In my career, I’ve worked in both B2B and B2C. And the lines between the two are becoming increasingly blurred as trends like personalization come to the forefront.
Think of it like this: Imagine you’re a car salesman.
Someone walks into the showroom and tells you they’re interested in looking at a very specific car. You’ll do your best to find that car and sell it, because that’s where the customer’s interest lies. You’re not going to lead them over a totally different car. If someone is looking for a coupe and you show them an SUV, you won’t get the sale. Why? Because the customer will feel like they’re not being listened to, or that their needs aren’t being addressed.
The same experience is applicable when it comes to your website and online presence. As marketers, we assume we know what people want to consume, so we shove it in their face without even trying to figure out what they’re interested in. Because we know better.
When I worked at a luxury dealership, I did lots of searches online for design ideas and whatnot. A lot of my searches contained the word “Cadillac.” As a result, I’d get served up lots of ads and emails based on those searches. That’s not so surprising, but what was that most that were sent were based on the assumption that I was a white male, between 50-60 years old. So I’d be going about my day, seeing ads for hair loss promotions and male enhancement. Obviously not relevant.
But, at the same time, good for Cadillac, because they’ve done good research. It wasn’t them as much as other companies, but they assumed that because I was looking for Cadillac items that I must be male and losing my hair.
But as the above example illustrates, we shouldn’t be so quick to assume. Here’s how to use your marketing automation the right way: to connect with people
It’s the where, not the why
Let me tell you a little secret. It doesn’t matter whether the humans at the listening end of your communications are buying shoes, or a software solution for their business.
It doesn’t matter whether they’re baby boomers or millennials. Race, gender, and pay grade are also irrelevant. Marketing automation simply does not care. Segments do not have an impact on the success of your program, but the marketer’s knowledge of these segments certainly does.
Let’s look at B2B versus B2C again.
Marketing automation has traditionally been the domain of B2B marketers because so many of them deal with big-ticket items with long sales cycles. Remember that at the end of the day—quite literally, at 5 PM, unless they’re crazy workaholics like us marketers—your B2B buyers are still consumers. People are people, even at work. I know. It’s hard to believe. People no longer disassociate their personal identifications from their business selves. They are becoming one.
How has marketing automation turned so many B2B prospects into B2B buyers? Because well-designed marketing automation programs treat buyers like people.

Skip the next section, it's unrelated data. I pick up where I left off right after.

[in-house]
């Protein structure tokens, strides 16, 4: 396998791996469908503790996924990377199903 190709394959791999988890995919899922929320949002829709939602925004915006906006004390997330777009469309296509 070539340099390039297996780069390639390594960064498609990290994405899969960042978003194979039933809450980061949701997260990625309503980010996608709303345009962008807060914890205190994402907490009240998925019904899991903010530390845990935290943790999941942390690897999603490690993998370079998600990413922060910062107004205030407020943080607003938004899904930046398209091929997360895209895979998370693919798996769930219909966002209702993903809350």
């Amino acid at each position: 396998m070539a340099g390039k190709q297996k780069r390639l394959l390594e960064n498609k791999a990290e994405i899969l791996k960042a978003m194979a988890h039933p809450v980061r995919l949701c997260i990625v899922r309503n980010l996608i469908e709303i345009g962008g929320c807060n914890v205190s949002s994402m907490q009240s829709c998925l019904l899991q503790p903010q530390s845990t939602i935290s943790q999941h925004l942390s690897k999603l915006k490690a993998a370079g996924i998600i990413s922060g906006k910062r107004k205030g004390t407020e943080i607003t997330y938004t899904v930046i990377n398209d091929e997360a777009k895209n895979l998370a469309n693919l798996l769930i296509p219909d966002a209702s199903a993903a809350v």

We predict their questions and provide answers. We appeal to their psyches. We overcome their objections. These are not necessarily B2B principles. It’s just good marketing. Don’t think such an approach won’t apply to B2C environments, either. The key in either case is to know your buyer.
Know thy buyer
Historically, marketing automation has been viewed as a strategy for deals with long sales cycles and large price tags. Think automobiles or enterprise software. But that isn’t really the case. Marketing automation is effective even if you’re selling very transactional items, like toys or T-shirts in an e-commerce store.
Of course, you’ll need a unique approach to automation. If you benchmark the practices of IBM or Caterpillar, you probably won’t be very successful.
Big deals tend to be about trust and education. Transactional sales are all about recency and emotion. Sports teams, for example, have really embraced marketing automation because it enables them to measure movement and proactively re-engage. A baseball fan will be riding high the day after a game. He’s ready to go back to the park. Now is the time for the box office to strike with a relevant offer. With good customer data and a smart marketing automation program, he’ll get that next offer at just the right moment.
With large-ticket items, recency is less important. There’ll be more back-and-forth—more education and trust-building—before the purchase.
Whatever the price tag, you’re still measuring and responding to customer movements.
Know your buyer and marketing automation will do the work
A lot of people are looking for reasons why marketing automation won’t work for them, but the reasons for failure are always on the designer. Marketing automation doesn’t fail. Marketers fail.
As with any other marketing program, it’s not about the size of your company or the cost of your product. It doesn’t matter whether you’re selling tangible goods or consulting hours. It’s all about knowing your buyer. And that takes good marketing.
Looking to supercharge your marketing automation system? Check out our eBook: the Super Awesome, Totally Wicked, Definitive Manual of Marketing Automation.